Nathan Brookes is not exactly an amazing counselor at the Sutton Park. When a group of four students, “the Leftovers,” are given over to his care he is far too distracted by an uncomfortable incident with his workmate, Sue. He allows the four children in his group to start off on their hike alone while he desperately tries to smooth things over. The group that climbs up the hill consists of a nerdy boy named Bran, a young woman nick-named Scattie, a bully type named Ryan, and a tiny frail wisp of a girl named Liv. To Nathan’s horror, he catches up to the group, just to see them cross a footbridge that doesn’t exist on any map and disappear before his eyes. Liv is recovered the next day, dehydrated and starving as if she had been without food and water for several days. Several years later, Nathan begins to have visions of his missing hikers at his new setup hours away. When a body is discovered in a bog at Sutton Park, Sue covertly sends Nathan a link to the article. Thinking it may be one of his students, he returns to the scene of the disappearance from so many years ago. Dr. Tara Doumani is researching the remains of the “human body: found in the bog. Delighted, she thinks she may have discovered the latest bog mummy and therefore find research funding for the next few years. Unfortunately, things are not as they seem. The body is thousands of years old, but appears to be made up of several separate human bodies. She receives threats to “PUT HIM BACK” but ignores them as a prank. Only when she is held at knife point by a rather disheveled adult version of Liv, does she realize there is so much more to the story than she has initially thought. What follows is a novel that twists as turns like a British History roller coaster. If you pick up this book, don’t make any plans save to finish it.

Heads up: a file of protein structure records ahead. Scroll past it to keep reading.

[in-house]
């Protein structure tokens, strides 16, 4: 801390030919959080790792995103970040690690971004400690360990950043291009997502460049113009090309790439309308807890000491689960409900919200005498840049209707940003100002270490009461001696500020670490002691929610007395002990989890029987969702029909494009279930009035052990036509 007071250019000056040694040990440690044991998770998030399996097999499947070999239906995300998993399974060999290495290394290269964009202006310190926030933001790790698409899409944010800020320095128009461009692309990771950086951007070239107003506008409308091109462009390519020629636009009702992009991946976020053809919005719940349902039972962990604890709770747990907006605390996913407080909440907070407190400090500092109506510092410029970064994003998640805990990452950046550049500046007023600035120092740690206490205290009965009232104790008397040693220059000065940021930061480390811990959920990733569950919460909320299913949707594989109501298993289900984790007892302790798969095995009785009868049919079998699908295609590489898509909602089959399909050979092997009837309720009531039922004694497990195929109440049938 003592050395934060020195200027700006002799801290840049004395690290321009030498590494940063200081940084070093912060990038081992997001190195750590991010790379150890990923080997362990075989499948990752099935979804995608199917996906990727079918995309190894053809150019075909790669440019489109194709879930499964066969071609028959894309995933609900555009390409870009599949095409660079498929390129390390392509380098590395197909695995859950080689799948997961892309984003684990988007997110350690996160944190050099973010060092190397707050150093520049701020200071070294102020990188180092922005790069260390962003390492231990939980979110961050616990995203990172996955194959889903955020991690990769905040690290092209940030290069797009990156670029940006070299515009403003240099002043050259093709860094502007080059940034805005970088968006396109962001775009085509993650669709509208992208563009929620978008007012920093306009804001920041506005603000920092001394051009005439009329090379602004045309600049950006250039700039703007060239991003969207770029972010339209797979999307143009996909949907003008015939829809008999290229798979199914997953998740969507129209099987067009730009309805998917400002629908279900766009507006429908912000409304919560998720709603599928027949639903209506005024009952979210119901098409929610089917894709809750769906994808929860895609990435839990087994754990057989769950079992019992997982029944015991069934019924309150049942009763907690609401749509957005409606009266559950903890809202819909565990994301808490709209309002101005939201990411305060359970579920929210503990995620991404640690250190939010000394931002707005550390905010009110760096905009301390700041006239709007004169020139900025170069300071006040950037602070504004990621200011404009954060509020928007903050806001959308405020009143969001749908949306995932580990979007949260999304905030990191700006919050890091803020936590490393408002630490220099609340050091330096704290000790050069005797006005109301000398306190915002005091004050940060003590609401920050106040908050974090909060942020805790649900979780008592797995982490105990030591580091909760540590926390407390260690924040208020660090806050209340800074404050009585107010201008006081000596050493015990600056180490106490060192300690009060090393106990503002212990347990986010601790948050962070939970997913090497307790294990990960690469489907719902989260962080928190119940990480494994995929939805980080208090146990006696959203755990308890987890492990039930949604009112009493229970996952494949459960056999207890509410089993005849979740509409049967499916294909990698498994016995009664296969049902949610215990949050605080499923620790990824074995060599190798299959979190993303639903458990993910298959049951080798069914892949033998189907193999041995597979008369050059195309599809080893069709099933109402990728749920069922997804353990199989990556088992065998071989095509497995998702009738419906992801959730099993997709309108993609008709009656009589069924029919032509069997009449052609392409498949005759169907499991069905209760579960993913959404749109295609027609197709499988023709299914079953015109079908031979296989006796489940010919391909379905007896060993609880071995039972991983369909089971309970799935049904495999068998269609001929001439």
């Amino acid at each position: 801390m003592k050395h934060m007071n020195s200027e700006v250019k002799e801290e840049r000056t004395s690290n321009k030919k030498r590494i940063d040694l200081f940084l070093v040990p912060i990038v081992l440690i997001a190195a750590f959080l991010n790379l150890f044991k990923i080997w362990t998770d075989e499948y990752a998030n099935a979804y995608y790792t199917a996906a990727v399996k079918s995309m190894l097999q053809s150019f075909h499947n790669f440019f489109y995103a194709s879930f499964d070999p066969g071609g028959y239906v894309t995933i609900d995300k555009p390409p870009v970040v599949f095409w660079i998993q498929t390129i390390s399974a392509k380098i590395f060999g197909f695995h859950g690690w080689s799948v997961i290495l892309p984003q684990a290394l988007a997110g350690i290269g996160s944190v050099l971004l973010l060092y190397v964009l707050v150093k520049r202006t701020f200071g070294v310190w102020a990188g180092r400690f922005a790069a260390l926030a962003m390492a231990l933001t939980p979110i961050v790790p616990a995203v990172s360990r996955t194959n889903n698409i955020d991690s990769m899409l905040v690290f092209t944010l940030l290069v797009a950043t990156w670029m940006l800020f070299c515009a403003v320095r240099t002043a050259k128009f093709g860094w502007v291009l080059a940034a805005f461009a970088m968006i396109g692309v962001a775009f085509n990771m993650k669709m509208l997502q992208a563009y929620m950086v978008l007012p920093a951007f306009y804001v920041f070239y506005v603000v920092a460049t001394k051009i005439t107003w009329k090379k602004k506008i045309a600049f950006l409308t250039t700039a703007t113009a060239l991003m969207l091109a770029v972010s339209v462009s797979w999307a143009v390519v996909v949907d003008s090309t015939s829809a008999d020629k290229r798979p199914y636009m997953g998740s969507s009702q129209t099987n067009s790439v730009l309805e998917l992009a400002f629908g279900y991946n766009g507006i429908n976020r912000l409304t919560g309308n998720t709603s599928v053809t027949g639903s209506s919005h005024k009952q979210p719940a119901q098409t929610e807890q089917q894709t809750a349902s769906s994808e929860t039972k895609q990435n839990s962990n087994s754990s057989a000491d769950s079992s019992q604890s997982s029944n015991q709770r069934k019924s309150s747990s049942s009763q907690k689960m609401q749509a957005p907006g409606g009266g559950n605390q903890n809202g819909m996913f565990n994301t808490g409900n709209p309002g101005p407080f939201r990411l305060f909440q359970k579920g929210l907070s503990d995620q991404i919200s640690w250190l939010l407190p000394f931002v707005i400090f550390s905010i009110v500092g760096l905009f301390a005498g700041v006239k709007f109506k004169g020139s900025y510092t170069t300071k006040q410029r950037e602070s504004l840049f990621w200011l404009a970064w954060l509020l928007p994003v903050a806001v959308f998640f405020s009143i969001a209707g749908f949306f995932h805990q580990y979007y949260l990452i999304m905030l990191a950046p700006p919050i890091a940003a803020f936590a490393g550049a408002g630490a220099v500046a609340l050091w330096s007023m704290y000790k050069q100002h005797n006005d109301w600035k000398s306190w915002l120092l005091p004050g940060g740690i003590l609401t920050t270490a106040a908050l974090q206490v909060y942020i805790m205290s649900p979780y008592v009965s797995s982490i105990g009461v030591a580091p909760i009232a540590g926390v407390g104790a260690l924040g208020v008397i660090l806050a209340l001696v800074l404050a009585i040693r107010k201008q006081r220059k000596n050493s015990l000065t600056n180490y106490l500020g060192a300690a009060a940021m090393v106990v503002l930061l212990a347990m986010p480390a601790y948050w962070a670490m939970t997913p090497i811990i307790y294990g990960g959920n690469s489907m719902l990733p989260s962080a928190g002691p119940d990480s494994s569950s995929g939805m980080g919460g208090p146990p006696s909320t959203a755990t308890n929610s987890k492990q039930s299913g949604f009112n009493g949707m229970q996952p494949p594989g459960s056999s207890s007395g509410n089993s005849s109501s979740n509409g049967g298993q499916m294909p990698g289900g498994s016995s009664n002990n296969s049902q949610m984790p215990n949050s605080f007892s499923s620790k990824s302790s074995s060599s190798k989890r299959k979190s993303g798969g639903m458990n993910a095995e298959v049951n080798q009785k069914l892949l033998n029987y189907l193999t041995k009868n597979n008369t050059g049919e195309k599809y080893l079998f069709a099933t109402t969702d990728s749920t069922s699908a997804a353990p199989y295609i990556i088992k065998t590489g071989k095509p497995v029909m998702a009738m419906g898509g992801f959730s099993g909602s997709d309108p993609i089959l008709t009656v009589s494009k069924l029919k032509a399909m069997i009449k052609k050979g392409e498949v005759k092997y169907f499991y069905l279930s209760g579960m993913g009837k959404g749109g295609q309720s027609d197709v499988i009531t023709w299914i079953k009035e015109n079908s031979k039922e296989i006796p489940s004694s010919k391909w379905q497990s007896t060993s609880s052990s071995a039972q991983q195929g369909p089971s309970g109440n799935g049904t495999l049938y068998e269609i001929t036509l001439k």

It is a fair assumption that if life had not intervened, I would have finished reading James Brogden’s Hekla’s Children in a single sitting. As it was, I finished it under the covers with the light from my cellphone so not to disturb my household. The characters are intentionally flawed, but fascinating. The last time I read a book similar to this subject matter with this good of story, it was The Song of Albion Trilogy by Stephen R. Lawhead. Yeah Fantasy fans, author James Brogden is in those ranks and I’ll really need him to get started on the next book as soon as possible (PLEASE!). Hekla’s Children combines archaeology, anthropology, horror, early British settlements, New Age therapy, and intelligent characters who behave as we likely would in the given situation. It goes after every feeling we’ve ever had about letting down a child we’ve sworn to protect. It goes after every fear of not being good enough or being brave enough. Oh, and it has the most kickass trio of women you’ll meet anytime soon.
Hekla’s Children is now available from Titan Books. It should be purchased immediately, and not be left alone in your “To Be Read Later” pile.